New bluebook captures key trends in global migration

Tuesday,Jun 12, 2018

June 9 saw the release of a new book that maps out shifting patterns of global migration and policy solutions to address these trends. The 2018 Report on China’s International Migration was co-authored by the Center for China and Globalization (CCG) and Institute of Development Studies at the Southwestern University of Finance and Economics (SWUFE), with CCG President Wang Huiyao and CCG Secretary-General Miao Lu as chief editors.


Published by the Social Sciences Academic Press (China), the book presents in-depth of analysis of data sets and case studies from around the world to interpret key trends and factors driving global migration. Drawing on a variety of perspectives, it includes sections focusing on global trends, China, regional issues, and other special topics.



Global trends


On the global level, the book shows that flows of migration continue to grow but are increasingly concentrated geographically. In recent years, OECD countries have seen a drop in migration mobility linked to political trends and policy shifts such as the tightening of visa rules and impact of Brexit in the UK. The report finds that motives driving global migration are often a combination of multiple factors, with socioeconomic ones the most common. At the same time, this research finds that individual mobility is often limited by poverty, inequality, unemployment, and lack of infrastructure.


The book reviews the impact of changing migration policies in several countries such as the US, UK, Singapore, Canada, and Australia, as well as multilateral initiatives such as those through the UN to manage the flow of migrants and refugees.


China’s “new era” of migration


The report provides an in-depth look at inbound and outbound flows of people from China and the country’s new approaches to migration management. In line with the broad definition of migration adopted by international organizations such as the UN, the book includes an overview of migration flows for study abroad and tourism purposes.


According to data from 2016 and 2017, while China is the world’s fourth largest source of international migrants, the proportion of foreigners in China remains the lowest in the world at 0.07% of the total population. However, the pool of foreign workers in China is notable for its high proportion of well-remunerated, highly-qualified talent. From 2008 to 2017, China’s Thousand Talent Program attracted over 7,000 such specially-qualified individuals. Today, China has become a popular destination for overseas migrants. First-tier cities, in particular, have achieved a significant concentration of professional talent. Looking at outbound trends, the report finds that flows of Chinese migration to developed countries such as the US, UK, and Germany have slowed.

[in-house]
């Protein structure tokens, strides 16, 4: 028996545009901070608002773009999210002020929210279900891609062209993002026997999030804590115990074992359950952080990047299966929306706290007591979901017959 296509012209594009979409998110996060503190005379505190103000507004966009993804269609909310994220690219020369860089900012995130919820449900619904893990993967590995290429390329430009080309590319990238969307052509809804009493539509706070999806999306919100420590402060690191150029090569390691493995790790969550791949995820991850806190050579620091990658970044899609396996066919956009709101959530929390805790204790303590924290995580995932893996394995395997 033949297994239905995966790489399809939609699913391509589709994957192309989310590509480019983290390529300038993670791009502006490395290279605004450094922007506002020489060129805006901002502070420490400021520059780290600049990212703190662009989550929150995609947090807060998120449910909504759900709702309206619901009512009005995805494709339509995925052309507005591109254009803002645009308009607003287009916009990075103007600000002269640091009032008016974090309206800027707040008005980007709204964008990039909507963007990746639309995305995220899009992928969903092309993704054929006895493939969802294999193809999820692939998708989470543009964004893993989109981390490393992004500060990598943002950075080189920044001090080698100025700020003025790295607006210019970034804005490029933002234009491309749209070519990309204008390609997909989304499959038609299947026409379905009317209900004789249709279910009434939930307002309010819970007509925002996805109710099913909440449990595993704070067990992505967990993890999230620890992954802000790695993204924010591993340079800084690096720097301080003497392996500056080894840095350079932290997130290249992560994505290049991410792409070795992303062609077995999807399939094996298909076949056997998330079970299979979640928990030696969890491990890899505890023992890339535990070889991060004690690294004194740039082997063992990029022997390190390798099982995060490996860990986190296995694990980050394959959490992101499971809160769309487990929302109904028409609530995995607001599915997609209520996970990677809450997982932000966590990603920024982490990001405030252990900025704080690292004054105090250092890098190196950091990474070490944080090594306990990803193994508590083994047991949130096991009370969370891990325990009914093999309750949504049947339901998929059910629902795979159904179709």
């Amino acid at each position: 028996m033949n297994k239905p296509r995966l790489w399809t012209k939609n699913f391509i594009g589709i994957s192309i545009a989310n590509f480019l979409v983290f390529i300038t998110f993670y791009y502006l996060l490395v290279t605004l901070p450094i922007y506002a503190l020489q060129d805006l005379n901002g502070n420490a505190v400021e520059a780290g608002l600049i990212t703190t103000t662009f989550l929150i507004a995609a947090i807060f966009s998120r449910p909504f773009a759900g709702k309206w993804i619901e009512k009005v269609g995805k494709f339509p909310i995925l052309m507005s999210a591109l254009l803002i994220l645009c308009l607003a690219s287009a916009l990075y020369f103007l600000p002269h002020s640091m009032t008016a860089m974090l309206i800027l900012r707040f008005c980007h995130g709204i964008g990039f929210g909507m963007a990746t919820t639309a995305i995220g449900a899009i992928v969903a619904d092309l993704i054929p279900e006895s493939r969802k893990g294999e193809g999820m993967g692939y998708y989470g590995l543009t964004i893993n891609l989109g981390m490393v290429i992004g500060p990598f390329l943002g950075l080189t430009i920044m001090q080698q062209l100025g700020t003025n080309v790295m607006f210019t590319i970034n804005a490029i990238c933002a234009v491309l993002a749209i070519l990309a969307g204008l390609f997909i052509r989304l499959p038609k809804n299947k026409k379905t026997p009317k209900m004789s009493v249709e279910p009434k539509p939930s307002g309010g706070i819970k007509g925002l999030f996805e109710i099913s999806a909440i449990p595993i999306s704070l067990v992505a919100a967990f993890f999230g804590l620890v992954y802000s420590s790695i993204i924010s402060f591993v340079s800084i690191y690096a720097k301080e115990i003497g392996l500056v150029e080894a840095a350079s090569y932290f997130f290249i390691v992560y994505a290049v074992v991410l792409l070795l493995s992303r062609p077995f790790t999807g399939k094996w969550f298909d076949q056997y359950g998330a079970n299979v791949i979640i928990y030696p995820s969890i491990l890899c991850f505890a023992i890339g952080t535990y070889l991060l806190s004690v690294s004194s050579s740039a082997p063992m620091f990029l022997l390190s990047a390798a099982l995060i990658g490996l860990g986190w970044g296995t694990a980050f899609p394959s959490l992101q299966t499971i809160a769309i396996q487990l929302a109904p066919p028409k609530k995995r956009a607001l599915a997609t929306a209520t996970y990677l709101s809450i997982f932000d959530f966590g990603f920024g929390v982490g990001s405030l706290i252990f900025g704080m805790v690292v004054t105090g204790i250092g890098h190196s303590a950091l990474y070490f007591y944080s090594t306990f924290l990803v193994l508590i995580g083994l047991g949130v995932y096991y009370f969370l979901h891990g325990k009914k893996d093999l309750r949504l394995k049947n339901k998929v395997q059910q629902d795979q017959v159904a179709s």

The international race for talent


With increasing mobility and demand for high-skilled labor, the competition for international talent is heating up around the world. In light of this intensifying competition, this report argues that China needs to improve its ability to attract international talent in line its evolving economic structure and growing global role.


The creation of a National Immigration Bureau, something that CCG has long advocated for, is a significant step forward for China’s migration management and will enable better policy design and coordination. This report goes further to outline a series of strategic recommendations for China to improve its competitiveness in attracting and retaining talent. These include strengthening data collection capabilities and services to aid the integration of international migrants, as well as establishing cooperative mechanisms to facilitate the international migration between China and Belt and Road countries.


At the local level, the report illustrates how regions and cities in China are placing increasing emphasis on drawing in human capital. The report argues that attracting talent should be a crucial part of regional development plans, including reform of household registration policies and improving services for non-local residents.


This book, the latest of CCG’s pioneering blue book series on global talent and migration, is a valuable reference for scholars, policymakers, and others interested in how flows of people and migration policies are shaping the global economy and forming a new front of competition between regions and countries.


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